Psychopathy: what goes on in the mind of the psychopath?

what is a psychopath? In his book “Antisocial Personalities” (1994), David Lykken explores psychopathic and sociopathic personalities, their different subtypes and the role played by personal and socializing factors involved in the genesis of violence. the criminals.

Throughout this work it becomes clear what is for him one of the most decisive elements of the future of a child who is most likely to develop a style of antisocial personality: The parents.

    The mind of the psychopath: serious difficulties in socializing

    People affected by this psychological disorder have not developed an awareness or habits of obeying laws and rules that deter others from committing antisocial acts, due to inherent peculiarities that prevent them from socializing. They are characterized by character traits that completely or partially prevent them from socializing, or by intermittent periods of socialization and antisocial behavior.

    There are three components to the socialization, Let’s see what they are:

    1. scruple

    It is the natural tendency to avoid criminal behavior. It is usually a consequence of the fear of punishment, both that which leads to social rejection of the crime itself, and that of self-inflicted guilt and remorse felt a posteriori.

    This is not to say that the temptation to commit a crime is continuous, as prosocial behaviors have become a habit that alienates most members of society from the most objectionable. This name is not consolidated until adulthood, so in late adolescence the crime rate peaks. This component is the result of parental activity and the characteristics of each.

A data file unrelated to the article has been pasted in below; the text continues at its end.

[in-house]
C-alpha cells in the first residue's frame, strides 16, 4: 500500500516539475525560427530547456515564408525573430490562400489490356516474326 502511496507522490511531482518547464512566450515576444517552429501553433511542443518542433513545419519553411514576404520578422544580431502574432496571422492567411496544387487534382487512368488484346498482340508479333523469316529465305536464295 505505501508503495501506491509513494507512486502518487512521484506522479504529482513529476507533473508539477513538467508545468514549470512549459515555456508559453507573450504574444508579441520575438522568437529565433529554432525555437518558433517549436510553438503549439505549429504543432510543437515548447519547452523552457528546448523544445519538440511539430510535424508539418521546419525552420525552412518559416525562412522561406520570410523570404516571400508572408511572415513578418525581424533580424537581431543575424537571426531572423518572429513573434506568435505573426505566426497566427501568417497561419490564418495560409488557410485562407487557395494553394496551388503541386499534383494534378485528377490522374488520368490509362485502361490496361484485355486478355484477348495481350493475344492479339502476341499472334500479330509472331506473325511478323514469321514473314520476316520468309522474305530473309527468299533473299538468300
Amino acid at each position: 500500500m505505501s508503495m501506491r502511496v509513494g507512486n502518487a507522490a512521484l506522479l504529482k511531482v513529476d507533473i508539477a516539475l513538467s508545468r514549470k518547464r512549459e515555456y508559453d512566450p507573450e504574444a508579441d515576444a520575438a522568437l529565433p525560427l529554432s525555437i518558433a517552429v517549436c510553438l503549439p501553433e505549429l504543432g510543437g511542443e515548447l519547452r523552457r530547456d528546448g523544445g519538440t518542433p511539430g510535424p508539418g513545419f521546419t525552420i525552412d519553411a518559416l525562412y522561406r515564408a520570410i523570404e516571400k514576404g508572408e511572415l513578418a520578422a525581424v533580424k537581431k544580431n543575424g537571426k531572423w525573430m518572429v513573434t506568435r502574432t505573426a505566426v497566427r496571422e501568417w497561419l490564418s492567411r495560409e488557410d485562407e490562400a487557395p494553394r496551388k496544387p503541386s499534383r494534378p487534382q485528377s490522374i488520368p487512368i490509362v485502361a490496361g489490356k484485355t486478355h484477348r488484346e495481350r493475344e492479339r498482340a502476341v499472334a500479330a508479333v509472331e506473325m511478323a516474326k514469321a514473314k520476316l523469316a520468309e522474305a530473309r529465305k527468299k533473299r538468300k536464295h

So, in people with psychopathy there would be a clear disinhibition in this regard, to the point that they do not feel discomfort in breaking the basic rules of coexistence, and if they avoid doing so, it is only because it is not instrumental in their life. context (for the material consequences it would have, such as the risk of going to jail).

    2. Prosociality

    It consists of the general predisposition to prosocial behavior. It develops through the bonds of affection and empathy with the people with whom we interact, which causes us to want to enjoy the benefits of these bonds and a genuine willingness to behave in the same way.

    The lack of development of the predisposition to prosociality would mean that people with psychopathy are not encouraged to relate to others if this does not provide them with benefits that can be enjoyed individually.

    3. Acceptance of adult responsibility

    It refers to the motivation to participate in life in society and the assimilation of work ethic, As well as the acceptance of the values ​​of effort and self-improvement as a means of achieving personal goals.

    However, we must not lose sight of the fact that there are some well socialized people who in some circumstances will commit crimes, while others, even if they are not criminals, are lazy or mean and can be seen as bad citizens.

    Causes and manifestations of psychopathy

    Cleckley (1955) proposed that the emotions resulting from the experiences of “primary” type psychopaths are weakened in terms of the intensity with which they affect them. Through experience, emotions and feelings guide and reinforce this learning process, Thus building a morality and a system of values.

    But what happens to these individuals is that normal socialization experiences are ineffective in creating this morality, which is the mechanism by which we socialize people. Therefore, they fail at the level of personal bonding. Due to an innate flaw, they can verbalize what they know about emotions without really understanding the meaning of what they are explaining.